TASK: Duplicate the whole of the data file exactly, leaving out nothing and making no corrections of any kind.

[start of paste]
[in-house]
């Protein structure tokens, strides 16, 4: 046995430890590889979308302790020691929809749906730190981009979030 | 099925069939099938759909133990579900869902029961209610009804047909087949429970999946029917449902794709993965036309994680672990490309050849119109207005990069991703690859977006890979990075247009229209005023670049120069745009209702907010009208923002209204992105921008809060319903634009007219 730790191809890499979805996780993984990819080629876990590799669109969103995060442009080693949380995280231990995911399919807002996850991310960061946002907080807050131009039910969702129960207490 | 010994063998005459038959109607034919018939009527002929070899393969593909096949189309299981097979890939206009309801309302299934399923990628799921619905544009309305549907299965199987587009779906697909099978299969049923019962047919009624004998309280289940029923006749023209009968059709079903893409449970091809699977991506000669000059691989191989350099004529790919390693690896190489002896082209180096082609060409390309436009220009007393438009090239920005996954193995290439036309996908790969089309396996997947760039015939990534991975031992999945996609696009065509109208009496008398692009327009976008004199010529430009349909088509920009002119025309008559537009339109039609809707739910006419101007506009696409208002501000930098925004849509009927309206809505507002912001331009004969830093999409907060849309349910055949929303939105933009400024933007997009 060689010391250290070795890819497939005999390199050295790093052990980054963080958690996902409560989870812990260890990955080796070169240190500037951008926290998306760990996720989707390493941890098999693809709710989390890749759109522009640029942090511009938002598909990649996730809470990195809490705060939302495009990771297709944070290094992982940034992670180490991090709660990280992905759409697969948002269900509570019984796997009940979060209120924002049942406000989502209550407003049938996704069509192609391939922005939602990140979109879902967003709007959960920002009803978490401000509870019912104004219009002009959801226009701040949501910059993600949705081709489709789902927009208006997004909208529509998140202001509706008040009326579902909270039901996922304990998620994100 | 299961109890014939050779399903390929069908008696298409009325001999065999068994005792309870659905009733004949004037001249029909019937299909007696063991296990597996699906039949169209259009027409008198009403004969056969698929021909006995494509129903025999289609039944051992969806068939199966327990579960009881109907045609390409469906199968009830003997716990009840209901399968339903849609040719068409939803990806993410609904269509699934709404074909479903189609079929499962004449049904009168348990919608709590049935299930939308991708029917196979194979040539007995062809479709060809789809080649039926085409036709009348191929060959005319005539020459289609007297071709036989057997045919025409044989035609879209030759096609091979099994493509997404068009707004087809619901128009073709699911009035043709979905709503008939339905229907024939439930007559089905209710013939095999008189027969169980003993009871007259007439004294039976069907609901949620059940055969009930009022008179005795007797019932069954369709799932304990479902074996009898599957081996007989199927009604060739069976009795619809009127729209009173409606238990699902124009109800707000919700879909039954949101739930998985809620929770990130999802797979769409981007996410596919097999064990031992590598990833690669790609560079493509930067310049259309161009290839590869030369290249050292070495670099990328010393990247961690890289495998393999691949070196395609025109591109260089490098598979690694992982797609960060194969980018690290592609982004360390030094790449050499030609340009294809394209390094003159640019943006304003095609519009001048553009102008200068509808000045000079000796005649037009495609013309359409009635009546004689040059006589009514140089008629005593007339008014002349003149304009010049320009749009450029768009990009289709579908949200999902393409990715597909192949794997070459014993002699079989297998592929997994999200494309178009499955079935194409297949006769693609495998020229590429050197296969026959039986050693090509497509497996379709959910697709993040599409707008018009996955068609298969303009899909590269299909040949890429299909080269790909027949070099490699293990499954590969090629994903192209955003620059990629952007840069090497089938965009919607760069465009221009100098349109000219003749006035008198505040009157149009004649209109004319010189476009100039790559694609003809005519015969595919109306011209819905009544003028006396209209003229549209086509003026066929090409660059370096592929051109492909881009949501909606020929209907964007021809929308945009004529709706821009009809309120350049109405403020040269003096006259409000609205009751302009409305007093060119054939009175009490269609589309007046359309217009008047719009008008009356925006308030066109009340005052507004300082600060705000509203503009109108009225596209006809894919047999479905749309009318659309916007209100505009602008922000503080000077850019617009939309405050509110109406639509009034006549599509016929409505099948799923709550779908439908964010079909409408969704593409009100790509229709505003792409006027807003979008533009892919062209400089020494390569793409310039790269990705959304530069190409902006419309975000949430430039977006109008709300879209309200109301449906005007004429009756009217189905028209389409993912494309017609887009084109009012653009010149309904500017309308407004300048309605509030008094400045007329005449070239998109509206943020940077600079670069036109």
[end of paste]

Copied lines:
[in-house]
């Protein structure tokens, strides 16, 4: 046995430890590889979308302790020691929809749906730190981009979030 | 099925069939099938759909133990579900869902029961209610009804047909087949429970999946029917449902794709993965036309994680672990490309050849119109207005990069991703690859977006890979990075247009229209005023670049120069745009209702907010009208923002209204992105921008809060319903634009007219 730790191809890499979805996780993984990819080629876990590799669109969103995060442009080693949380995280231990995911399919807002996850991310960061946002907080807050131009039910969702129960207490 | 010994063998005459038959109607034919018939009527002929070899393969593909096949189309299981097979890939206009309801309302299934399923990628799921619905544009309305549907299965199987587009779906697909099978299969049923019962047919009624004998309280289940029923006749023209009968059709079903893409449970091809699977991506000669000059691989191989350099004529790919390693690896190489002896082209180096082609060409390309436009220009007393438009090239920005996954193995290439036309996908790969089309396996997947760039015939990534991975031992999945996609696009065509109208009496008398692009327009976008004199010529430009349909088509920009002119025309008559537009339109039609809707739910006419101007506009696409208002501000930098925004849509009927309206809505507002912001331009004969830093999409907060849309349910055949929303939105933009400024933007997009 060689010391250290070795890819497939005999390199050295790093052990980054963080958690996902409560989870812990260890990955080796070169240190500037951008926290998306760990996720989707390493941890098999693809709710989390890749759109522009640029942090511009938002598909990649996730809470990195809490705060939302495009990771297709944070290094992982940034992670180490991090709660990280992905759409697969948002269900509570019984796997009940979060209120924002049942406000989502209550407003049938996704069509192609391939922005939602990140979109879902967003709007959960920002009803978490401000509870019912104004219009002009959801226009701040949501910059993600949705081709489709789902927009208006997004909208529509998140202001509706008040009326579902909270039901996922304990998620994100 | 299961109890014939050779399903390929069908008696298409009325001999065999068994005792309870659905009733004949004037001249029909019937299909007696063991296990597996699906039949169209259009027409008198009403004969056969698929021909006995494509129903025999289609039944051992969806068939199966327990579960009881109907045609390409469906199968009830003997716990009840209901399968339903849609040719068409939803990806993410609904269509699934709404074909479903189609079929499962004449049904009168348990919608709590049935299930939308991708029917196979194979040539007995062809479709060809789809080649039926085409036709009348191929060959005319005539020459289609007297071709036989057997045919025409044989035609879209030759096609091979099994493509997404068009707004087809619901128009073709699911009035043709979905709503008939339905229907024939439930007559089905209710013939095999008189027969169980003993009871007259007439004294039976069907609901949620059940055969009930009022008179005795007797019932069954369709799932304990479902074996009898599957081996007989199927009604060739069976009795619809009127729209009173409606238990699902124009109800707000919700879909039954949101739930998985809620929770990130999802797979769409981007996410596919097999064990031992590598990833690669790609560079493509930067310049259309161009290839590869030369290249050292070495670099990328010393990247961690890289495998393999691949070196395609025109591109260089490098598979690694992982797609960060194969980018690290592609982004360390030094790449050499030609340009294809394209390094003159640019943006304003095609519009001048553009102008200068509808000045000079000796005649037009495609013309359409009635009546004689040059006589009514140089008629005593007339008014002349003149304009010049320009749009450029768009990009289709579908949200999902393409990715597909192949794997070459014993002699079989297998592929997994999200494309178009499955079935194409297949006769693609495998020229590429050197296969026959039986050693090509497509497996379709959910697709993040599409707008018009996955068609298969303009899909590269299909040949890429299909080269790909027949070099490699293990499954590969090629994903192209955003620059990629952007840069090497089938965009919607760069465009221009100098349109000219003749006035008198505040009157149009004649209109004319010189476009100039790559694609003809005519015969595919109306011209819905009544003028006396209209003229549209086509003026066929090409660059370096592929051109492909881009949501909606020929209907964007021809929308945009004529709706821009009809309120350049109405403020040269003096006259409000609205009751302009409305007093060119054939009175009490269609589309007046359309217009008047719009008008009356925006308030066109009340005052507004300082600060705000509203503009109108009225596209006809894919047999479905749309009318659309916007209100505009602008922000503080000077850019617009939309405050509110109406639509009034006549599509016929409505099948799923709550779908439908964010079909409408969704593409009100790509229709505003792409006027807003979008533009892919062209400089020494390569793409310039790269990705959304530069190409902006419309975000949430430039977006109008709300879209309200109301449906005007004429009756009217189905028209389409993912494309017609887009084109009012653009010149309904500017309308407004300048309605509030008094400045007329005449070239998109509206943020940077600079670069036109």